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How can companies create a happier culture?

20 May 2015 | Emma Bennett

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There are so many experts on Happiness at Work. I'm no specialist, I don't have any specific training on this topic - but I have had jobs where the culture made me very unhappy.

I've lived with and recovered from a period of severe depression & anxiety, and I now have a job that would have accommodated for me when I was ill. So, I would like to share some things that may have eased the difficulty during my own periods of mental ill-health.

Having a mental health difficulty, or even just having a rough period of unhappiness can make effective working near impossible. Contrary to the stereotypical 'head clutcher' image, mental ill-health is practically invisible and you almost certainly work with someone who has or has had a hidden mental health problem of some kind.

Most people work through these periods of illness without disclosing it to everyone they know. I hid my struggle as much as possible and perfected the Little Mary Sunshine persona to a fine art.

Mental health problems affect productivity. I've always described depression as a fog in the brain, where your mind no longer works how it did before. Accessing your intelligent thoughts involves wading through clouds of confusion and decision-making is tough.

Any attempt to make your workplace a friendly environment for people with mental health issues is good progress. A happy working environment will almost certainly improve productivity. Any training, awareness events or just a conversation is a positive step in the right direction.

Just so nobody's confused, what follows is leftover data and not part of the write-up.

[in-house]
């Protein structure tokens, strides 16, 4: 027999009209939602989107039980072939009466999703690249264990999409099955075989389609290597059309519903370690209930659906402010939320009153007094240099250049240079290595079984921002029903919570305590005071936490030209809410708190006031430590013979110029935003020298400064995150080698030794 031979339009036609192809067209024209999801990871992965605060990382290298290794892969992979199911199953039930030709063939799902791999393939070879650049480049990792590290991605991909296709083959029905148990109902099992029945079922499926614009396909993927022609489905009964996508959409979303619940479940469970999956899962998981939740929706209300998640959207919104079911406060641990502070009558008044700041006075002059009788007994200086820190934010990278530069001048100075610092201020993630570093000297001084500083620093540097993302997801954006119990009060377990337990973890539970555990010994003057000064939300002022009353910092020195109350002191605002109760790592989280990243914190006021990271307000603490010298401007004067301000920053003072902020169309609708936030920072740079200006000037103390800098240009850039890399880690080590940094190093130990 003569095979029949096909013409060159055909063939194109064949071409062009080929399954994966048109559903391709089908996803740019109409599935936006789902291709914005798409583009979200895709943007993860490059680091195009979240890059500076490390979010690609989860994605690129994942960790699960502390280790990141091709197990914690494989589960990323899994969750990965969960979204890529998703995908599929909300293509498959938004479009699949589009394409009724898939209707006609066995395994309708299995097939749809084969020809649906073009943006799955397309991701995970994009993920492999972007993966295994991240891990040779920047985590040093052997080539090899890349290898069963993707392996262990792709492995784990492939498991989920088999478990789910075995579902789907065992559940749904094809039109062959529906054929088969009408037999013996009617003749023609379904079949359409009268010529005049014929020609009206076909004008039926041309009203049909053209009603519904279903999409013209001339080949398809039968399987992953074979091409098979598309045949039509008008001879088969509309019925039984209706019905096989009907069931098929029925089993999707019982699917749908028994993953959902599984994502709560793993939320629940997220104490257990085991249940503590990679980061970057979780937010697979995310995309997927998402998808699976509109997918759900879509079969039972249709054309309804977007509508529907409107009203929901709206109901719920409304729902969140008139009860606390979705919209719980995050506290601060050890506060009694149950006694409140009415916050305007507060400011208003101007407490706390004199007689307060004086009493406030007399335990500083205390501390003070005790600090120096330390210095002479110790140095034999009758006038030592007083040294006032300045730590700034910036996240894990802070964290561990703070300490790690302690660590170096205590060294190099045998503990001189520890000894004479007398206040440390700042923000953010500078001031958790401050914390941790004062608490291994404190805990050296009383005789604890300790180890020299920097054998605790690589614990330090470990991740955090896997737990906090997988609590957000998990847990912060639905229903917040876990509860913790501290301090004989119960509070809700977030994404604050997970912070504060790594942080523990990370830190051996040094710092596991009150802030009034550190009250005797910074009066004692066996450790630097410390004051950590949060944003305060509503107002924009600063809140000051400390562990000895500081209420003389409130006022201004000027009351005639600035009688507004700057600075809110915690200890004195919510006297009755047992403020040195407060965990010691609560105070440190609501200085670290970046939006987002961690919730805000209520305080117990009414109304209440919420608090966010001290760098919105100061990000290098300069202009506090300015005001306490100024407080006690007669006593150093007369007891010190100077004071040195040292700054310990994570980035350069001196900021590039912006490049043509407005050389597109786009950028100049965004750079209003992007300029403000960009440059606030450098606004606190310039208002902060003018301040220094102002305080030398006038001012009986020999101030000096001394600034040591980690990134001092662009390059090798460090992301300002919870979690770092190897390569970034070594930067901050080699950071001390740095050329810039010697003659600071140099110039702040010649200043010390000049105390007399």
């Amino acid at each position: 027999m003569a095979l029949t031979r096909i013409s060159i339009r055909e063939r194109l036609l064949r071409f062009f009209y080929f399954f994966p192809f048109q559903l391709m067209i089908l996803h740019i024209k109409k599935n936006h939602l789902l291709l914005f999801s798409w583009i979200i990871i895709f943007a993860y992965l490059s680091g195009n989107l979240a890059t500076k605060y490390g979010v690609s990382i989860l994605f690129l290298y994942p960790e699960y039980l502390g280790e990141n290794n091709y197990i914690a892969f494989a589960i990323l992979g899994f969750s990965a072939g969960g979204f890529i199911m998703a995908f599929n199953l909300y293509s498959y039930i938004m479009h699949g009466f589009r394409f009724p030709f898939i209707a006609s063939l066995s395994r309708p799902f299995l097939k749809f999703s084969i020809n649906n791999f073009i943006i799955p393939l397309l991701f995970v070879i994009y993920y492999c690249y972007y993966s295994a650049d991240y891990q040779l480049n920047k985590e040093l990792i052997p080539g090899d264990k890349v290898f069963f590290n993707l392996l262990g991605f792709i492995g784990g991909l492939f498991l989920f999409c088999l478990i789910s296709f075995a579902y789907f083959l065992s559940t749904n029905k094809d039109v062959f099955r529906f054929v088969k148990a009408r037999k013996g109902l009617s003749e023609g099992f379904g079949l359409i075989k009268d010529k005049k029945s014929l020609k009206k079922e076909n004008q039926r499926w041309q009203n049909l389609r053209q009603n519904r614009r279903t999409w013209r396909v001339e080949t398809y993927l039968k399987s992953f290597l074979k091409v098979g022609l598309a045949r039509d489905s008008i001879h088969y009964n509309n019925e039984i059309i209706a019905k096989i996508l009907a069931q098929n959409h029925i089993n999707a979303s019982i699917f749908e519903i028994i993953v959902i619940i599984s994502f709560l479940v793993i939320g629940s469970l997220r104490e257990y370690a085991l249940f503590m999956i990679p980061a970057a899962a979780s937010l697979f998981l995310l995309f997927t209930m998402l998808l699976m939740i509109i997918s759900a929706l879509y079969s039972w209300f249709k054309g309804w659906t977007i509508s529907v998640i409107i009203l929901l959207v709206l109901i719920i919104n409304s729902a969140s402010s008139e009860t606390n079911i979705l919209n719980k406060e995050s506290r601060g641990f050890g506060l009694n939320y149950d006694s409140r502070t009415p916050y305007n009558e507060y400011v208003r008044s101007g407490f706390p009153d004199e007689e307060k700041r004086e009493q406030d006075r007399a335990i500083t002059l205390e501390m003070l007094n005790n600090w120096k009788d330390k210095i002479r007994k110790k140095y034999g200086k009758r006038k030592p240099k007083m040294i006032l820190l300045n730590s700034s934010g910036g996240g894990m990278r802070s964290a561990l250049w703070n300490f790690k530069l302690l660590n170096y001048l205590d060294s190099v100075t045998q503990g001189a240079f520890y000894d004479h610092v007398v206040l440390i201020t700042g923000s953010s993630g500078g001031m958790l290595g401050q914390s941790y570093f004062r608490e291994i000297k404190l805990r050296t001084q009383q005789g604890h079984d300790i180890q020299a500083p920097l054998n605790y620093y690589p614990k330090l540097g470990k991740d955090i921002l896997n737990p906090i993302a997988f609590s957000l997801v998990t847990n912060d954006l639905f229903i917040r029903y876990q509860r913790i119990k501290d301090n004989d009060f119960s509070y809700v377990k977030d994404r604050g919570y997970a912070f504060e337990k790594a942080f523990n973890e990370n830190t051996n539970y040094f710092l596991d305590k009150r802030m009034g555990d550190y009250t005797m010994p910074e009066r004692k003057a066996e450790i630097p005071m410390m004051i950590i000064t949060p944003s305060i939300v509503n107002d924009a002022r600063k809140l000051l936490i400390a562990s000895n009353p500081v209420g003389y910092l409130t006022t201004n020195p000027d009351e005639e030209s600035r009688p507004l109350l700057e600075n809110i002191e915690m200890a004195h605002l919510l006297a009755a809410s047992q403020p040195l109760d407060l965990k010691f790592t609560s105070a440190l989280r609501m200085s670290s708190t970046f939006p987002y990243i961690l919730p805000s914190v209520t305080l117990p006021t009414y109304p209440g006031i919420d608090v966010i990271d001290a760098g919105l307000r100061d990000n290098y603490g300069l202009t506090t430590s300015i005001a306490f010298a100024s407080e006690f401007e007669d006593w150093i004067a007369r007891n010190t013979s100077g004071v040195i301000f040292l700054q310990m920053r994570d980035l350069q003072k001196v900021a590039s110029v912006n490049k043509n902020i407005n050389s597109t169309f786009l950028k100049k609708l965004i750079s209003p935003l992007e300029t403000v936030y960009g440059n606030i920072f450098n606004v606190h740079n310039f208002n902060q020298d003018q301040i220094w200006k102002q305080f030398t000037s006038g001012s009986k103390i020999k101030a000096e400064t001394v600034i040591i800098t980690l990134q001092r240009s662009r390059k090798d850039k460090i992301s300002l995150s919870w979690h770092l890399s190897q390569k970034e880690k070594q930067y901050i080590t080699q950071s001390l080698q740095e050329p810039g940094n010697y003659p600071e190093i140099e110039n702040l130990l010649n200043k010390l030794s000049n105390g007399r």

Here are three workplaces that appear to be getting it right:

  • Adidas Wellness International. Adidas Headquarters in Stockport has a bespoke wellness centre run by a team of dedicated doctors and psychologists, providing a wide range of health and wellbeing services.
  • Google Headquarters. Google says it wants to make its employees life better and easier and that it cares about them and their family. It provides onsite medical services, free shuttle buses, free food, free advice, free wellness services and more.
  • Sweaty Betty. Sweaty Betty appears to have clear values that support a happier culture: they aim to 'bring out the best in each other', 'have a positive attitude' and 'love what they do'. Exercising is also a great way of managing symptoms of anxiety.

I'm not suggesting every company has the funds to provide extensive services for their entire workforce, but here are nine easy ideas that could help breed happiness in your workplace:

  1. Don't give up on people. Having a job in general, in my experience, was a help. Without a job I would have had no purpose at all. Lacking a purpose is a dangerous thing for anyone's wellbeing. "Days off are so daunting that I avoid them as much as possible. It's easier to be a cheery barmaid than spend time with myself"
  2. Managers should educate themselves. Anyone who manages or supervises others, in my opinion, has a personal responsibility to learn about the difficulties that could be faced by their staff. Do a first aid course, learn a few words of their first language, find out how accessible your building is, and research what to do when a staff member discloses their mental illness to you. If your first reaction is to say 'Cheer up' you could benefit from a little reading.